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Journal of Pregnancy
Volume 2015 (2015), Article ID 646345, 14 pages
Review Article

Posttraumatic Stress and Posttraumatic Stress Disorder after Termination of Pregnancy and Reproductive Loss: A Systematic Review

1Department of General Psychology, Philosophy Faculty, Vilnius University, Universiteto 9/1, Vilnius, LT-01513, Lithuania
2Department of Psychology, Middlesex University, The Burroughs, Hendon, London NW4 4BT, UK
3Institute of Psychology, University of Wolverhampton, Wulfruna Street, Wolverhampton WV1 1LY, UK

Received 14 July 2014; Accepted 20 January 2015

Academic Editor: Gian Carlo Di Renzo

Copyright © 2015 Viltė Daugirdaitė et al. This is an open access article distributed under the Creative Commons Attribution License, which permits unrestricted use, distribution, and reproduction in any medium, provided the original work is properly cited.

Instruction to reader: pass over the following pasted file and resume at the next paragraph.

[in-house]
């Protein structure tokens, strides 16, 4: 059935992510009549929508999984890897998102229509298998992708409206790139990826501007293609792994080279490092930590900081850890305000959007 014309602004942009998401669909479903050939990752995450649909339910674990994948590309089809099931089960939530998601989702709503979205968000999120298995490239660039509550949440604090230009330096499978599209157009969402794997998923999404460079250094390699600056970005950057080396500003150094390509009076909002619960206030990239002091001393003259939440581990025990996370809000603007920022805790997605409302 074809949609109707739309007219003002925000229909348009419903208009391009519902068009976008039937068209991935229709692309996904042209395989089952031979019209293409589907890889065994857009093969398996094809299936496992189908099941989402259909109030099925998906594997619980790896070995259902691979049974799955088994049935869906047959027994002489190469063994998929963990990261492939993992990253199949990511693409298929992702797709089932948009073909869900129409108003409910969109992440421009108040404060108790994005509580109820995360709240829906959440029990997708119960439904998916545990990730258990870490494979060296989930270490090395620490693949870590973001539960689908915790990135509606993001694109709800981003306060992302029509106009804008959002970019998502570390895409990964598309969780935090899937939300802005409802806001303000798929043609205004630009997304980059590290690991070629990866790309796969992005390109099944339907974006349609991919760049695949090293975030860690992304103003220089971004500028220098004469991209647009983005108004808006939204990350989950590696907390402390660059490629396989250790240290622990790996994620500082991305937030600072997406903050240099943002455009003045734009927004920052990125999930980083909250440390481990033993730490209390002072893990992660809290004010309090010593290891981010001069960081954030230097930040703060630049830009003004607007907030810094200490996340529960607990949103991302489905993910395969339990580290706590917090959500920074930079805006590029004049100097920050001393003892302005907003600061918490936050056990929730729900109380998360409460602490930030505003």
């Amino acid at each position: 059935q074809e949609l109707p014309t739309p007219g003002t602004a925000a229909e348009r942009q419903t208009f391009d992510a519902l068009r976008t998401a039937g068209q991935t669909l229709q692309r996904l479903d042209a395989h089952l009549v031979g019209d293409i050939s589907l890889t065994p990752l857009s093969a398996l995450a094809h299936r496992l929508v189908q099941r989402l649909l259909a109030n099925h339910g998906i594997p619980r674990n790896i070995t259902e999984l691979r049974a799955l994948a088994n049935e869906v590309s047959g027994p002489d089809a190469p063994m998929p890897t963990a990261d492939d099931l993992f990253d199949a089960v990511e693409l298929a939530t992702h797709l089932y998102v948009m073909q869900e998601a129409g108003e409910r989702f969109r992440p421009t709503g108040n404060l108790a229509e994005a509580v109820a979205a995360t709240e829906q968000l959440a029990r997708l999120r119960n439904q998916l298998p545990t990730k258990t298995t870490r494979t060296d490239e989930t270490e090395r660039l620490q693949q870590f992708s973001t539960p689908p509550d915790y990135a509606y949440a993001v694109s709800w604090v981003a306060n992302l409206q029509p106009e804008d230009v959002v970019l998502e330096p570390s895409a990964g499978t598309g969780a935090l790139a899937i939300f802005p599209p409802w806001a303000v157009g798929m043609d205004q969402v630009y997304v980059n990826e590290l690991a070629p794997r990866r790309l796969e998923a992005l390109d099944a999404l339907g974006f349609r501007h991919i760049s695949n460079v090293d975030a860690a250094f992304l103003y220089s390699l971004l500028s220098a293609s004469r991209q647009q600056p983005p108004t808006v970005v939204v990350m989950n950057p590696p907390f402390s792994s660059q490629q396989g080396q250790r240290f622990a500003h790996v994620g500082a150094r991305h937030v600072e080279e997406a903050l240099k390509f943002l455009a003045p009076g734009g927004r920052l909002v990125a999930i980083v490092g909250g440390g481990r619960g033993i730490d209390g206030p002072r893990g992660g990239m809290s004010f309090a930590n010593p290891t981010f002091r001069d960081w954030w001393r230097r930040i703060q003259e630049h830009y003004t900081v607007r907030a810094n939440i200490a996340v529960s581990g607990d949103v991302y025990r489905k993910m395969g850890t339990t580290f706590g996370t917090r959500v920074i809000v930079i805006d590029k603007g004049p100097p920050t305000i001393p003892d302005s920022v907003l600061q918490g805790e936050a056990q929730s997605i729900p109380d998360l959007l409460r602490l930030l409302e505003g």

Objective. The aims of this systematic review were to integrate the research on posttraumatic stress (PTS) and posttraumatic stress disorder (PTSD) after termination of pregnancy (TOP), miscarriage, perinatal death, stillbirth, neonatal death, and failed in vitro fertilisation (IVF). Methods. Electronic databases (AMED, British Nursing Index, CINAHL, MEDLINE, SPORTDiscus, PsycINFO, PubMEd, ScienceDirect) were searched for articles using PRISMA guidelines. Results. Data from 48 studies were included. Quality of the research was generally good. PTS/PTSD has been investigated in TOP and miscarriage more than perinatal loss, stillbirth, and neonatal death. In all reproductive losses and TOPs, the prevalence of PTS was greater than PTSD, both decreased over time, and longer gestational age is associated with higher levels of PTS/PTSD. Women have generally reported more PTS or PTSD than men. Sociodemographic characteristics (e.g., younger age, lower education, and history of previous traumas or mental health problems) and psychsocial factors influence PTS and PTSD after TOP and reproductive loss. Conclusions. This systematic review is the first to investigate PTS/PTSD after reproductive loss. Patients with advanced pregnancies, a history of previous traumas, mental health problems, and adverse psychosocial profiles should be considered as high risk for developing PTS or PTSD following reproductive loss.